Survivors also received a personal letter of apology from Hanus prior to his retirement earlier this year and were offered an opportunity to meet with him privately. Each survivor and spouse also was allowed up to 12 counseling sessions at archdiocesan expense.
"The injuries to this group of survivors cannot be overstated" in terms of "the shame, embarrassment and stigma of the abuse," Swanson said in a statement.
In all, the archdiocese has now paid out more than $17.5 million on 83 claims of clergy sex abuse involving clients represented by the Dutton law firm, which has handled the bulk of claims within the Dubuque archdiocese, which covers the northeastern quadrant of Iowa.
That includes the current settlement and three others from 2006-08 totaling $12.3 million. In addition, Swanson said 10 additional claims were settled on a case-by-case basis for undisclosed amounts since 2008.
The settlements "certainly had a serious effect on archdiocesan finances, but with the extended time frame it was manageable," said Sister Carol Hoverman, a spokeswoman for the archdiocese.
Many of the incidents involved previously accused priests. One priest not previously named with local ties is the Rev. Louis W. Wunder. Ordained in 1961, he served as an associate pastor at Sacred Heart Church in Waterloo from 1969-75 and on faculty at Columbus High School from 1974 through 1975.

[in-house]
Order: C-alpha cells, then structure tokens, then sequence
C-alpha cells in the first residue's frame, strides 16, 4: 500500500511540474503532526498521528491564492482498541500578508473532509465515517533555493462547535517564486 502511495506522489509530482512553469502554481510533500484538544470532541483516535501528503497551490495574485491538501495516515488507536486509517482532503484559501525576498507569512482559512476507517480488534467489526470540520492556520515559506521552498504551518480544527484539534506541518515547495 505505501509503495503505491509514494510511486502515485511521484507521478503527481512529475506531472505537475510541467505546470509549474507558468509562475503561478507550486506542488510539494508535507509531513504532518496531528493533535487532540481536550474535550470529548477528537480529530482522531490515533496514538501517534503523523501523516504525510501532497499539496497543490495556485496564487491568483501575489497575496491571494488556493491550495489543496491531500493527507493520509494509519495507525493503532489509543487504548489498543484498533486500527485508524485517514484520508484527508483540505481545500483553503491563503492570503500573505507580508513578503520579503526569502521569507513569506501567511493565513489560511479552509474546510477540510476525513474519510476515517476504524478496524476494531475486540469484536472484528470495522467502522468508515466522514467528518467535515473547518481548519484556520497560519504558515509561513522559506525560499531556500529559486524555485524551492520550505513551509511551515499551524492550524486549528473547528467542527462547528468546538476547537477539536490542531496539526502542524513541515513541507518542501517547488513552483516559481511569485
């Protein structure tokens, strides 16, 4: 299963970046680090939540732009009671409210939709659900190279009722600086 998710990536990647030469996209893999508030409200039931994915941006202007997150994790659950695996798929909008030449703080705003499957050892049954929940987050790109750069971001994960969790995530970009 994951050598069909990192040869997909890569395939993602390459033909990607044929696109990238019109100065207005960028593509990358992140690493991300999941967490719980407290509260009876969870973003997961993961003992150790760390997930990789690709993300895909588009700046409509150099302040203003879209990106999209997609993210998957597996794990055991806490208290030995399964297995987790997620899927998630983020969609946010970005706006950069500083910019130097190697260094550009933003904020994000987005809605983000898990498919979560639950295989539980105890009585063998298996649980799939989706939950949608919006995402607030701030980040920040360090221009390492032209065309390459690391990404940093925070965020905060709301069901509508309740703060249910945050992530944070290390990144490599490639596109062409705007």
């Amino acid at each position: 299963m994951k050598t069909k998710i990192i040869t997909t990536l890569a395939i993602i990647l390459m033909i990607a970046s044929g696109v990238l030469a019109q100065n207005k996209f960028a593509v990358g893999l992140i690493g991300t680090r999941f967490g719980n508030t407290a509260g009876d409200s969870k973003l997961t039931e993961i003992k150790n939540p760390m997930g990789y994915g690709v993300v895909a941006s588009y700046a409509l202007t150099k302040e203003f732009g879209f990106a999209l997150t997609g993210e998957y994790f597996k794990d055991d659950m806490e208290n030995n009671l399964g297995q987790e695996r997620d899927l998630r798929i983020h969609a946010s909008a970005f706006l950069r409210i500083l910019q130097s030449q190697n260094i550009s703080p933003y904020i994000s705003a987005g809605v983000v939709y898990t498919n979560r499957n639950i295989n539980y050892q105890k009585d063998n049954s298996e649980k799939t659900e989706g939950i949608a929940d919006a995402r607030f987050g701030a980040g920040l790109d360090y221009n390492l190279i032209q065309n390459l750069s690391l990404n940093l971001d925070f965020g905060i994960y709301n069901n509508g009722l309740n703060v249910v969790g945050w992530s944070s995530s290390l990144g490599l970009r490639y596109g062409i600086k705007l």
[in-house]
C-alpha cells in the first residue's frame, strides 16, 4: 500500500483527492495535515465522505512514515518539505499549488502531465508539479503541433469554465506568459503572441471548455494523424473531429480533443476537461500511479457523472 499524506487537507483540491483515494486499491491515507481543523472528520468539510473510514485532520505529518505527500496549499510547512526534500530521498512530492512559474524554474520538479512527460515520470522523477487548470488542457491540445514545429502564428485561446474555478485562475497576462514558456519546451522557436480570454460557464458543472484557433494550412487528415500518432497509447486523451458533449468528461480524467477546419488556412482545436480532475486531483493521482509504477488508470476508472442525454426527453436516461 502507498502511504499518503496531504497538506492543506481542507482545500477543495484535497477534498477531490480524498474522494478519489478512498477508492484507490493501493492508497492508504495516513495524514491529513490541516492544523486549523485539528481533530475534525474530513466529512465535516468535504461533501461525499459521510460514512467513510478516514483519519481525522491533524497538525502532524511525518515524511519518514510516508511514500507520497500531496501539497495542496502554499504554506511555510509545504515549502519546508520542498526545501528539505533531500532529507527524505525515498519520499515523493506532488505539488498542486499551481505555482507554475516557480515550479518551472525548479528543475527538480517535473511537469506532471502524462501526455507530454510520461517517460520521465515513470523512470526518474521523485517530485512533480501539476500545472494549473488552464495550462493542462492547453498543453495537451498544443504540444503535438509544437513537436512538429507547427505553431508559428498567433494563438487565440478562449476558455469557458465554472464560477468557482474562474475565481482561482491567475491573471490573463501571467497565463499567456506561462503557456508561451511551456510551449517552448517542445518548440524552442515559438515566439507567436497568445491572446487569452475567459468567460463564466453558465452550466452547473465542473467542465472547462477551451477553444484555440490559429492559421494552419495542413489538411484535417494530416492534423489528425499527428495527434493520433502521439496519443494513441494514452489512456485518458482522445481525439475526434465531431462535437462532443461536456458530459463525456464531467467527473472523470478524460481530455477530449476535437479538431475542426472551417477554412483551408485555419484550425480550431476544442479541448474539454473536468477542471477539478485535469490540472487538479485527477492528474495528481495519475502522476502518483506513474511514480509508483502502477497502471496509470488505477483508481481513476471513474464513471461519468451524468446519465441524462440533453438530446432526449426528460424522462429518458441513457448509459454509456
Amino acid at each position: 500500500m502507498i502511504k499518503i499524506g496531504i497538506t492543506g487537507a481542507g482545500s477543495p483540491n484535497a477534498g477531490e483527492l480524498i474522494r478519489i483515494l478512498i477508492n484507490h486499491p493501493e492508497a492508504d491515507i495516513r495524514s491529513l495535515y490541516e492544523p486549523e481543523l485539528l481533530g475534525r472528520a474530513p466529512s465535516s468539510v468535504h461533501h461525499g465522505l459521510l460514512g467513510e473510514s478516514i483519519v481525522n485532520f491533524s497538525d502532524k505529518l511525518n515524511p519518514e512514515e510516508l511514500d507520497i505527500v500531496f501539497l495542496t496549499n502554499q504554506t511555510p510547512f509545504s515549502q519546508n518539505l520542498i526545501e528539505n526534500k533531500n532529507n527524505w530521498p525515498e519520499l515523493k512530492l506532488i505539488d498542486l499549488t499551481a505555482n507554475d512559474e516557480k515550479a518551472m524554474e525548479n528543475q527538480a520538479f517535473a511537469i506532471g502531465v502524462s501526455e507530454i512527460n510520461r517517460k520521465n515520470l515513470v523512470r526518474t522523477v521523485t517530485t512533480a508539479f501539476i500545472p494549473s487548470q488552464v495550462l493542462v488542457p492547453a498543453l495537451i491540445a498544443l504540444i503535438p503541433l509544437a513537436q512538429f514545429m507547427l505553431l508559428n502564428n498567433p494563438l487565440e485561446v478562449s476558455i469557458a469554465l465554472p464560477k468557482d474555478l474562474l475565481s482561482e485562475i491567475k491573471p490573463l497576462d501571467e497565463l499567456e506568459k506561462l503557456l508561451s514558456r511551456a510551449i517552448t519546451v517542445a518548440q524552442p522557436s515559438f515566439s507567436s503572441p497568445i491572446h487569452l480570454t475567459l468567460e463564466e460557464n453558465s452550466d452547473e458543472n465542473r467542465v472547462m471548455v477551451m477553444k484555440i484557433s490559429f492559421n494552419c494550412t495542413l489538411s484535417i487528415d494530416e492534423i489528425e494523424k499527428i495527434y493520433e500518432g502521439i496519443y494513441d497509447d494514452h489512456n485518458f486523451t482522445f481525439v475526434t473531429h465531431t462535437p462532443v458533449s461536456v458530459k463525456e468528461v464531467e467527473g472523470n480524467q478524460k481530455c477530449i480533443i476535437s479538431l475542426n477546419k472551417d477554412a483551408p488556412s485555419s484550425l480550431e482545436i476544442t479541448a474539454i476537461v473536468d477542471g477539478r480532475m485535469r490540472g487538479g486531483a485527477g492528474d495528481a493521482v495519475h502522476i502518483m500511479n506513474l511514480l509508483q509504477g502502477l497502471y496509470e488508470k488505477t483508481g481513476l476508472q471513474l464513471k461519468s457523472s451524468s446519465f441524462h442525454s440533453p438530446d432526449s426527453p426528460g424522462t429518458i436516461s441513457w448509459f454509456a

Wunder also served at parishes in New Hampton and Garwin. He died in an automobile accident in 1990. The current settlement included two claims against Wunder in the 1960s involving boys. Wunder served in Clear Lake and Dubuque prior to coming to Waterloo in 1969.
The settlement also includes additional claims against the following previously accused priests with local ties:
One claim against Allen M. Schmitt, who also served as an associate at Sacred Heart in Waterloo from 1971-77, where one previously settled claim allegedly occurred. His activities were restricted in 2002 and disciplinary measures and penalties against him were confirmed by the Vatican in 2009. He is still employed by the archdiocese, but not in a priestly capacity, archdiocesan officials said. The alleged incidents involved male minors.